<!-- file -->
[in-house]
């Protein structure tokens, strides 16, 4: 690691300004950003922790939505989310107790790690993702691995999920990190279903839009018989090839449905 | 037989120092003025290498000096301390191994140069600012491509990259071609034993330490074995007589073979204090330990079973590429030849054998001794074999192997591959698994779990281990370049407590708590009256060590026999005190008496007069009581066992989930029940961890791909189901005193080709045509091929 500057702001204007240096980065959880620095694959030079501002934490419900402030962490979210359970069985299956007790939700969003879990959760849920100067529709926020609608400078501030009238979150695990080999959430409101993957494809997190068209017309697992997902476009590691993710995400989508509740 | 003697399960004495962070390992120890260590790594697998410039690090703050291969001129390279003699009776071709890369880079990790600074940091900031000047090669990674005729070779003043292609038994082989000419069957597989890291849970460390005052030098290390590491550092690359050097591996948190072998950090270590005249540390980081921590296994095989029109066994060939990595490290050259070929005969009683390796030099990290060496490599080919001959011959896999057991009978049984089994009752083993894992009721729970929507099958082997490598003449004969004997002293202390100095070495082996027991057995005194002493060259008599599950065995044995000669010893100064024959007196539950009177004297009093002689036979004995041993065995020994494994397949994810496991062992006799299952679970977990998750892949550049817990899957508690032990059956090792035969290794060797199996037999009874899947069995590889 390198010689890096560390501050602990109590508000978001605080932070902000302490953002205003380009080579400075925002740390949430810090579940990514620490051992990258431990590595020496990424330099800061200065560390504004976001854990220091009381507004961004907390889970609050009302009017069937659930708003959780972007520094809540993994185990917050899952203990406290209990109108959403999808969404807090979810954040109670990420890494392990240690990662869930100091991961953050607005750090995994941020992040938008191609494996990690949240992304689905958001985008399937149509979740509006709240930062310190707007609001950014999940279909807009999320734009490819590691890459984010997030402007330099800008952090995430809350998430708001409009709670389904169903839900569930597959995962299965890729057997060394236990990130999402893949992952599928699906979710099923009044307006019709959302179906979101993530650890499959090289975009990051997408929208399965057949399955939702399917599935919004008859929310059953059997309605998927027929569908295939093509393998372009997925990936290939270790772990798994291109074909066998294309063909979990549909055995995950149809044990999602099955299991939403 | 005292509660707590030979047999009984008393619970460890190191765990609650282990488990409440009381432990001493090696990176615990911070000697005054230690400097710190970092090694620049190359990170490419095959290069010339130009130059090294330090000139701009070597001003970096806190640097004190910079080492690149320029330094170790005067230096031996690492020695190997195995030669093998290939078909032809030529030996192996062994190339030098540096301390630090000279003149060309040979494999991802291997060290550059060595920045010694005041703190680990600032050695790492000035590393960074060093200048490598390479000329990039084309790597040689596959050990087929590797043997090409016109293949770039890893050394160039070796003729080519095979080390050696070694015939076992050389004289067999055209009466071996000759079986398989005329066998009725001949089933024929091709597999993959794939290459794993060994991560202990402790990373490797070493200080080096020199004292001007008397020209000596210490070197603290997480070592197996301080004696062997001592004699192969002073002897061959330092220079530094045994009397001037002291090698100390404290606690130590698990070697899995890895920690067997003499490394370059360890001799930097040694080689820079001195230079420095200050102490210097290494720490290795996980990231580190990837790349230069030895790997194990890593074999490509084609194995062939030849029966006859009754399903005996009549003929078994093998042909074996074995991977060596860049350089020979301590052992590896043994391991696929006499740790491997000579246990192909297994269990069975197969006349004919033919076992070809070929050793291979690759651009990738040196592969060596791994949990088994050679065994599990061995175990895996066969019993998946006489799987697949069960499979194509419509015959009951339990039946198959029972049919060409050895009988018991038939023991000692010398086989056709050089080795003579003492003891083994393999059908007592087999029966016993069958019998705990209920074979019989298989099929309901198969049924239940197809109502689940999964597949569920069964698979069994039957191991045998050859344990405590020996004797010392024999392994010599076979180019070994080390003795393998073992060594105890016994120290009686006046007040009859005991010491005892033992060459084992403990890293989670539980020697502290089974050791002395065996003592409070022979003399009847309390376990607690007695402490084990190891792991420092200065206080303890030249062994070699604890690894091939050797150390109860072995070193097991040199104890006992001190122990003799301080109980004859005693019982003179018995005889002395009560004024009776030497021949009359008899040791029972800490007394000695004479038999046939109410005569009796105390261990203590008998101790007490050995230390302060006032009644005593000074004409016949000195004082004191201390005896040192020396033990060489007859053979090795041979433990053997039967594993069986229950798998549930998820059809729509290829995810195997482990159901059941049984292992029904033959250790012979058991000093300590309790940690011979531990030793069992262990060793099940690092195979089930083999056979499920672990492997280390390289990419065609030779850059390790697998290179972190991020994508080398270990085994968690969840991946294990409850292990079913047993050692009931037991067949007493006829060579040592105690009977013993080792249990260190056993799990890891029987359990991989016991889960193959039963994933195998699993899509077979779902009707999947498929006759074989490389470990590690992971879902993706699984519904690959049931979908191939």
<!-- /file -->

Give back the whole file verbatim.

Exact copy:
[in-house]
């Protein structure tokens, strides 16, 4: 690691300004950003922790939505989310107790790690993702691995999920990190279903839009018989090839449905 | 037989120092003025290498000096301390191994140069600012491509990259071609034993330490074995007589073979204090330990079973590429030849054998001794074999192997591959698994779990281990370049407590708590009256060590026999005190008496007069009581066992989930029940961890791909189901005193080709045509091929 500057702001204007240096980065959880620095694959030079501002934490419900402030962490979210359970069985299956007790939700969003879990959760849920100067529709926020609608400078501030009238979150695990080999959430409101993957494809997190068209017309697992997902476009590691993710995400989508509740 | 003697399960004495962070390992120890260590790594697998410039690090703050291969001129390279003699009776071709890369880079990790600074940091900031000047090669990674005729070779003043292609038994082989000419069957597989890291849970460390005052030098290390590491550092690359050097591996948190072998950090270590005249540390980081921590296994095989029109066994060939990595490290050259070929005969009683390796030099990290060496490599080919001959011959896999057991009978049984089994009752083993894992009721729970929507099958082997490598003449004969004997002293202390100095070495082996027991057995005194002493060259008599599950065995044995000669010893100064024959007196539950009177004297009093002689036979004995041993065995020994494994397949994810496991062992006799299952679970977990998750892949550049817990899957508690032990059956090792035969290794060797199996037999009874899947069995590889 390198010689890096560390501050602990109590508000978001605080932070902000302490953002205003380009080579400075925002740390949430810090579940990514620490051992990258431990590595020496990424330099800061200065560390504004976001854990220091009381507004961004907390889970609050009302009017069937659930708003959780972007520094809540993994185990917050899952203990406290209990109108959403999808969404807090979810954040109670990420890494392990240690990662869930100091991961953050607005750090995994941020992040938008191609494996990690949240992304689905958001985008399937149509979740509006709240930062310190707007609001950014999940279909807009999320734009490819590691890459984010997030402007330099800008952090995430809350998430708001409009709670389904169903839900569930597959995962299965890729057997060394236990990130999402893949992952599928699906979710099923009044307006019709959302179906979101993530650890499959090289975009990051997408929208399965057949399955939702399917599935919004008859929310059953059997309605998927027929569908295939093509393998372009997925990936290939270790772990798994291109074909066998294309063909979990549909055995995950149809044990999602099955299991939403 | 005292509660707590030979047999009984008393619970460890190191765990609650282990488990409440009381432990001493090696990176615990911070000697005054230690400097710190970092090694620049190359990170490419095959290069010339130009130059090294330090000139701009070597001003970096806190640097004190910079080492690149320029330094170790005067230096031996690492020695190997195995030669093998290939078909032809030529030996192996062994190339030098540096301390630090000279003149060309040979494999991802291997060290550059060595920045010694005041703190680990600032050695790492000035590393960074060093200048490598390479000329990039084309790597040689596959050990087929590797043997090409016109293949770039890893050394160039070796003729080519095979080390050696070694015939076992050389004289067999055209009466071996000759079986398989005329066998009725001949089933024929091709597999993959794939290459794993060994991560202990402790990373490797070493200080080096020199004292001007008397020209000596210490070197603290997480070592197996301080004696062997001592004699192969002073002897061959330092220079530094045994009397001037002291090698100390404290606690130590698990070697899995890895920690067997003499490394370059360890001799930097040694080689820079001195230079420095200050102490210097290494720490290795996980990231580190990837790349230069030895790997194990890593074999490509084609194995062939030849029966006859009754399903005996009549003929078994093998042909074996074995991977060596860049350089020979301590052992590896043994391991696929006499740790491997000579246990192909297994269990069975197969006349004919033919076992070809070929050793291979690759651009990738040196592969060596791994949990088994050679065994599990061995175990895996066969019993998946006489799987697949069960499979194509419509015959009951339990039946198959029972049919060409050895009988018991038939023991000692010398086989056709050089080795003579003492003891083994393999059908007592087999029966016993069958019998705990209920074979019989298989099929309901198969049924239940197809109502689940999964597949569920069964698979069994039957191991045998050859344990405590020996004797010392024999392994010599076979180019070994080390003795393998073992060594105890016994120290009686006046007040009859005991010491005892033992060459084992403990890293989670539980020697502290089974050791002395065996003592409070022979003399009847309390376990607690007695402490084990190891792991420092200065206080303890030249062994070699604890690894091939050797150390109860072995070193097991040199104890006992001190122990003799301080109980004859005693019982003179018995005889002395009560004024009776030497021949009359008899040791029972800490007394000695004479038999046939109410005569009796105390261990203590008998101790007490050995230390302060006032009644005593000074004409016949000195004082004191201390005896040192020396033990060489007859053979090795041979433990053997039967594993069986229950798998549930998820059809729509290829995810195997482990159901059941049984292992029904033959250790012979058991000093300590309790940690011979531990030793069992262990060793099940690092195979089930083999056979499920672990492997280390390289990419065609030779850059390790697998290179972190991020994508080398270990085994968690969840991946294990409850292990079913047993050692009931037991067949007493006829060579040592105690009977013993080792249990260190056993799990890891029987359990991989016991889960193959039963994933195998699993899509077979779902009707999947498929006759074989490389470990590690992971879902993706699984519904690959049931979908191939």